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Non-Fiction

My Culture, My Language, My Island: A Personal Essay About Cuba

Exquisite spices of vibrant reds and yellows exploding on my tongue always sent a smile to my lips. The lavished aroma of papayas filled my lungs. It reminded me of home, the biggest island in the Caribbean Sea — Cuba. With palm trees scattered at its borders and the Spanish dialect roaming through the blue marble pillars of El Capitolio, Cuba has always been part of my identity.

Bouncy tempos of Cha-Chas and the scrapping rhythm of wood against wood could be heard across the streets of Parque Lennon. Kids of all ages giggled as their sandaled feet crisscrossed along the white football rolling beneath them. One boy with tousled brown hair ran to the right. Another one twice his size dodged to the left.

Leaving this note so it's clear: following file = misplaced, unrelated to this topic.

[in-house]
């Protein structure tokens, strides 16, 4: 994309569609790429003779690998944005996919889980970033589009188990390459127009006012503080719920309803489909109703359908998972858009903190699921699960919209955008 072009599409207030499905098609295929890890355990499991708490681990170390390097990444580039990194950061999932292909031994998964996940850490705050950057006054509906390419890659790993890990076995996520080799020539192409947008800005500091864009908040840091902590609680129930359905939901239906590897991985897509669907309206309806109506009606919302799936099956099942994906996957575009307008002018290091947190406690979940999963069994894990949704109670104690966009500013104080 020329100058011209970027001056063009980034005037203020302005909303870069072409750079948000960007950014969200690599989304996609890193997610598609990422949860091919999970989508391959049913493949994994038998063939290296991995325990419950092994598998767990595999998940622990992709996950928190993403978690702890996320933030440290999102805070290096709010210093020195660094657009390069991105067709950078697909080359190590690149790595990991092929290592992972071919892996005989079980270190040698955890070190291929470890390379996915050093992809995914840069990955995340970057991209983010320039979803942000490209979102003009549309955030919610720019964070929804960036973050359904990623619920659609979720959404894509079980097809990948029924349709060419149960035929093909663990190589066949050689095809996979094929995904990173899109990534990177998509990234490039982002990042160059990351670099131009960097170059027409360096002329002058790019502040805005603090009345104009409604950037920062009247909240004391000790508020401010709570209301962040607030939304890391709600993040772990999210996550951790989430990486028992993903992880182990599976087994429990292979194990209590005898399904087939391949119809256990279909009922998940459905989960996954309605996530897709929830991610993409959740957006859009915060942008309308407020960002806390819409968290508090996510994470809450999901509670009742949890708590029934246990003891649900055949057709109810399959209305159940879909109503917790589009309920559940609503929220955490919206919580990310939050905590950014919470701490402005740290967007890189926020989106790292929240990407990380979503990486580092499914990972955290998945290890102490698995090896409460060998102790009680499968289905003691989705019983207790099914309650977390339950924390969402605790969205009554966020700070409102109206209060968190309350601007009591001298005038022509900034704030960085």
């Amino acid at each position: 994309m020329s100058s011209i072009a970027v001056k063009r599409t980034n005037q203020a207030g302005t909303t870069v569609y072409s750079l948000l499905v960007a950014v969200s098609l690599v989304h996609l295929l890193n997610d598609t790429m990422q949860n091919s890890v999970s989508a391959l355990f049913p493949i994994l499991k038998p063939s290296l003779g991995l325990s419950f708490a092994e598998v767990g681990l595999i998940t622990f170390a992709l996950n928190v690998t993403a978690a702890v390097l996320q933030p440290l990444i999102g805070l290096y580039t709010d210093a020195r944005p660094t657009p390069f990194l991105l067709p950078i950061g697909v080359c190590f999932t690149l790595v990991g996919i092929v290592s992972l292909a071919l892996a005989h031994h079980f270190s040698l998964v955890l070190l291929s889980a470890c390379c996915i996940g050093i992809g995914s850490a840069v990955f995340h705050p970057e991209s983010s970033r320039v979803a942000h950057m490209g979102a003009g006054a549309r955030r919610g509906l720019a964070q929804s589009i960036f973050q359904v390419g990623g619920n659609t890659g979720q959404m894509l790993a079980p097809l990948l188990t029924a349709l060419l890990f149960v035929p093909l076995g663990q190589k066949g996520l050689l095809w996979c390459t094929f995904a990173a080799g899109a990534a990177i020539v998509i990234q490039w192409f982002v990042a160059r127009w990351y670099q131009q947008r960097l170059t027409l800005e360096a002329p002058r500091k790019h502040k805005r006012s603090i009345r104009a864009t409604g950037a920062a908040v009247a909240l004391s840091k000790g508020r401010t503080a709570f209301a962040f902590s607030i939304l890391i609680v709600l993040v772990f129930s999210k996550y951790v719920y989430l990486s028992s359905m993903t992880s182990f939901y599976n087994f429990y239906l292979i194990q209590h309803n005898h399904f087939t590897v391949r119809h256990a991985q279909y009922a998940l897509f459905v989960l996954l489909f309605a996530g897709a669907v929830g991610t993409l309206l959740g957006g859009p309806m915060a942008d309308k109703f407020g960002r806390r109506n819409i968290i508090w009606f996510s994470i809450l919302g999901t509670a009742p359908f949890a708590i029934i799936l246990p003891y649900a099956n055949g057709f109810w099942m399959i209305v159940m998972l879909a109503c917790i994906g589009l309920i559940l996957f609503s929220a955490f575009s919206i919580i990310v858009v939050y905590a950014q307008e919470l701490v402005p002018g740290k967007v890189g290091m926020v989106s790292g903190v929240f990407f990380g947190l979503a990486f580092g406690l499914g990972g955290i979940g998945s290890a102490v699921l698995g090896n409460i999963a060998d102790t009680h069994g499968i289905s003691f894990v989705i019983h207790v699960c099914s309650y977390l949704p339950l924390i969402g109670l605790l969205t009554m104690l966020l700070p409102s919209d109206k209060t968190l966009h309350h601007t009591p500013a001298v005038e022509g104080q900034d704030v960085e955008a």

I observed them anonymously by the famous statue of John Lennon, grinning to myself with gratification. These kids I had never met in my 17 years, and who will never know my name, gave me fulfillment. There was no fear, no pain, no anguish. Their innocence radiated through Habana and there was never any violence between them.

As Cubans, we do not believe in suffering. Life was not served to us so we could shrivel up in woe. Our philosophy is to hold an unshakable balance between dread and joy. Nothing in our lives is effortless, however, it is not distressing either. That’s my culture.

Upon realizing this, my jaw began to quiver stubbornly as tears slowly cascaded down my flushed cheeks. My dad laid a soft, yet firm grip on my shoulder and questioned me, “Estás bien?Am I okay?

Sí, sí, es que estoy orgullosa a ser Cubana,” I proclaimed with a heartfelt smirk on my lips. Yes, I am proud to be Cuban.

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Paola Fernandez
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Aspiring Cuban-American writer who lives under palm trees and loves coffee. You can contact Paola at paolafernandez42@yahoo.com.

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